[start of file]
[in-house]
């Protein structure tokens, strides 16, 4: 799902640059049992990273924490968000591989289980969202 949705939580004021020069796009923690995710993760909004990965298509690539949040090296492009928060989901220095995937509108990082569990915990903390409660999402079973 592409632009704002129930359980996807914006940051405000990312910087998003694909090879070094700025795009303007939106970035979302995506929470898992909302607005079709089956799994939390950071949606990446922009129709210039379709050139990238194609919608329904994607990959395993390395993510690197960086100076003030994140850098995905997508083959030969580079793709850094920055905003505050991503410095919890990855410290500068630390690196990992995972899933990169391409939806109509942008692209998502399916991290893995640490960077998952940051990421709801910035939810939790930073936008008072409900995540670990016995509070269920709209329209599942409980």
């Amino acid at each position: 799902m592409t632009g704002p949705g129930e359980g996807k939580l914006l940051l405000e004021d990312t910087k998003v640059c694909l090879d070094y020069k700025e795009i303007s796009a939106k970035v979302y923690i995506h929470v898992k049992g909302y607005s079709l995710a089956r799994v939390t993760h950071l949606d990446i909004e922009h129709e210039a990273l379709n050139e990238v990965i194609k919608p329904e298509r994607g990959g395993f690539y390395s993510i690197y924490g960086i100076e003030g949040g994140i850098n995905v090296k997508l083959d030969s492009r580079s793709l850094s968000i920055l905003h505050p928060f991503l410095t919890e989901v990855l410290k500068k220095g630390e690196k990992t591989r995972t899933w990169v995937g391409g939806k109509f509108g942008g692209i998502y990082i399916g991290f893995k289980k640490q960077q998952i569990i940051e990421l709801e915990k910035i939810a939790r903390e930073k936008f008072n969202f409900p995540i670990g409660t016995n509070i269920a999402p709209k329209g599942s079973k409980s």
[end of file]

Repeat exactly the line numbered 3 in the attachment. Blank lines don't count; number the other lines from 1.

């Amino acid at each position: 799902m592409t632009g704002p949705g129930e359980g996807k939580l914006l940051l405000e004021d990312t910087k998003v640059c694909l090879d070094y020069k700025e795009i303007s796009a939106k970035v979302y923690i995506h929470v898992k049992g909302y607005s079709l995710a089956r799994v939390t993760h950071l949606d990446i909004e922009h129709e210039a990273l379709n050139e990238v990965i194609k919608p329904e298509r994607g990959g395993f690539y390395s993510i690197y924490g960086i100076e003030g949040g994140i850098n995905v090296k997508l083959d030969s492009r580079s793709l850094s968000i920055l905003h505050p928060f991503l410095t919890e989901v990855l410290k500068k220095g630390e690196k990992t591989r995972t899933w990169v995937g391409g939806k109509f509108g942008g692209i998502y990082i399916g991290f893995k289980k640490q960077q998952i569990i940051e990421l709801e915990k910035i939810a939790r903390e930073k936008f008072n969202f409900p995540i670990g409660t016995n509070i269920a999402p709209k329209g599942s079973k409980s």